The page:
As the debate over pesticides continues, representatives in the EU Committee on Plants, Animals, Food and Feed (SCOPAFF) have announced that, as of last week, two controversial pesticides, chlorpyrifos and chlorpyrifos-methyl, will be banned in the EU.
These two pesticides are in a category known as “organophosphates”, and have come under scrutiny in recent years over the risk of developmental problems in children. They have been commonly used in the EU, which is something that’s been highlighted as a concern.
In statements from the European Food Safety Authority (EFSA), draft regulations from the Commission say they are proposing not to renew the approval of these two products. It’s expected this will come into effect in January 2020.
The statements add that the two pesticides are strongly associated with the risk of genotoxicity and developmental neurotoxicity, and that they couldn’t find a safety limit. Therefore, chlorpyrifos and chlorpyrifos-methyl don’t “meet the human health criteria for renewal on the European market”.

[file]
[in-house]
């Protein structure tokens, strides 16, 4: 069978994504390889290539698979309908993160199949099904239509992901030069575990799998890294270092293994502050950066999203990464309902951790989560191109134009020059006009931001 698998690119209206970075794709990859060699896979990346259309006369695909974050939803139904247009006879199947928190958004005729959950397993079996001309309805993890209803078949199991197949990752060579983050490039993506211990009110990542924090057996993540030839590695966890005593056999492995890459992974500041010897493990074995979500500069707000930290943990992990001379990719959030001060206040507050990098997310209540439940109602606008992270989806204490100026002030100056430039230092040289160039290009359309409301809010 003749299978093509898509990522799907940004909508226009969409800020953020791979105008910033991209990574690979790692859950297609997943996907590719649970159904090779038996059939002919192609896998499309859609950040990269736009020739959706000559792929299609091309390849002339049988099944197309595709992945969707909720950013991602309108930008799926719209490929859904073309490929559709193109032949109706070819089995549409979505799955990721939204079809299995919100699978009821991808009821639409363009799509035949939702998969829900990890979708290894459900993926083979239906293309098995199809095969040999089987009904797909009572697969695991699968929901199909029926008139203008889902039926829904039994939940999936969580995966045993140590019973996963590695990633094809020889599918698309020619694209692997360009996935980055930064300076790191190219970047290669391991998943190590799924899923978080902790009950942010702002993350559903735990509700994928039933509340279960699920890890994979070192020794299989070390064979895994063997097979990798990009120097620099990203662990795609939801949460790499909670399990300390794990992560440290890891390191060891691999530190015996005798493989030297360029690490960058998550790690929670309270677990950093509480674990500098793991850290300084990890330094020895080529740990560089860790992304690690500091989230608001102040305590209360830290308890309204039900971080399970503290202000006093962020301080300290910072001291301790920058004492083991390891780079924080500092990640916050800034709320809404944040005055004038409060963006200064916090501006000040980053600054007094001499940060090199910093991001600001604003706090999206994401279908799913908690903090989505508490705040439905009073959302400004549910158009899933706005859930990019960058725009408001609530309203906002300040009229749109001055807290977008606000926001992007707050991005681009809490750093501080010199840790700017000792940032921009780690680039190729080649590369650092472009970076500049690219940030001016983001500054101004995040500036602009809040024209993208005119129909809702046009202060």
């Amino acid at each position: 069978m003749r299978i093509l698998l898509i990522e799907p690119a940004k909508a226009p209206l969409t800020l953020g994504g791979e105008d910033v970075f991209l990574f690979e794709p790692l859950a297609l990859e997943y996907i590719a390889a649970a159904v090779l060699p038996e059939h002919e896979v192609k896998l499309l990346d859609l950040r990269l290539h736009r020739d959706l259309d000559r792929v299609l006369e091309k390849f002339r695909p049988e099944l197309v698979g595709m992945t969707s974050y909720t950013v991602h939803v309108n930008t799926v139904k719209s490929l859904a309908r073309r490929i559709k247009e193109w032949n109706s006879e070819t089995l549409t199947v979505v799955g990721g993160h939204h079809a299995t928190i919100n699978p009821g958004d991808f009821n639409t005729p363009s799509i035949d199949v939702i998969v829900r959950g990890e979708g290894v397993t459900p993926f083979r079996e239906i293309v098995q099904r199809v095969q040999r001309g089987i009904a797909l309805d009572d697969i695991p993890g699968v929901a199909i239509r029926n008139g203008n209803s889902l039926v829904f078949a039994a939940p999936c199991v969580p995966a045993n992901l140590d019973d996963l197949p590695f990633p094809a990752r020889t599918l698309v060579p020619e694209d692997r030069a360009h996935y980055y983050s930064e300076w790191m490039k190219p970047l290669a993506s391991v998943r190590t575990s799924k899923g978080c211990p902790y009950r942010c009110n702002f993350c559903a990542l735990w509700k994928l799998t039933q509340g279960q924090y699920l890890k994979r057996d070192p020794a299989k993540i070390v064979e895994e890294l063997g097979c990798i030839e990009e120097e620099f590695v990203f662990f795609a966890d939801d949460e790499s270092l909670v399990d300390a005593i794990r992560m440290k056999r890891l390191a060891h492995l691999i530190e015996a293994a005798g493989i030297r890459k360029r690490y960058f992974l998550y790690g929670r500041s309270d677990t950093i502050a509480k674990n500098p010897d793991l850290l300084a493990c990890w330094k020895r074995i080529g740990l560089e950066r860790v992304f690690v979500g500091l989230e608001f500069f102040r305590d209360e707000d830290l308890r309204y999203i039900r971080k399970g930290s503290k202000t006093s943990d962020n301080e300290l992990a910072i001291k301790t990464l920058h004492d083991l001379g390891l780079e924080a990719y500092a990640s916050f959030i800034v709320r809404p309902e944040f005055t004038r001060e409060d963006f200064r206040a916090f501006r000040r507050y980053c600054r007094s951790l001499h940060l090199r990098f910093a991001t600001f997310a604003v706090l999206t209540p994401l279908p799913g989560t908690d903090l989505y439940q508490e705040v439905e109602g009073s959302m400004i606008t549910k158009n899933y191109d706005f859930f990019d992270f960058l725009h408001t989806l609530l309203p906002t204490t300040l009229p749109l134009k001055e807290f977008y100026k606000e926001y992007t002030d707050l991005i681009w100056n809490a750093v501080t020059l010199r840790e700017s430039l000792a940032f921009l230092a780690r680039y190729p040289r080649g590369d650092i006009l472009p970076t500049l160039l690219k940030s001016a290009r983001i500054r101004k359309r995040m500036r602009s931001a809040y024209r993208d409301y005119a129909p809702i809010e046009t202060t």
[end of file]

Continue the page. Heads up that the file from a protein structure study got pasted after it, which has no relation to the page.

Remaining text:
The industry rejects the claims that these chemicals could have serious effects on children. However, a majority has been reached which means that, once the regulations have been officially adopted, all EU countries must withdraw their approval for products containing these substances.
Génon Jensen, executive director of the Health and Environment Alliance (HEAL), said the ban is a “major win for the healthy development of today’s children and future generations”.
She added that the Commission can now “make sure this doesn’t continue to happen with other substances by committing to decreasing Europe’s dependence on pesticides and addressing remaining loopholes in evaluation processes.”
A Commission spokesperson noted that there will be a three month grace period given to EU countries for the storage or disposal of products containing these chemicals. After this time, they can no longer be sold or used in the EU.
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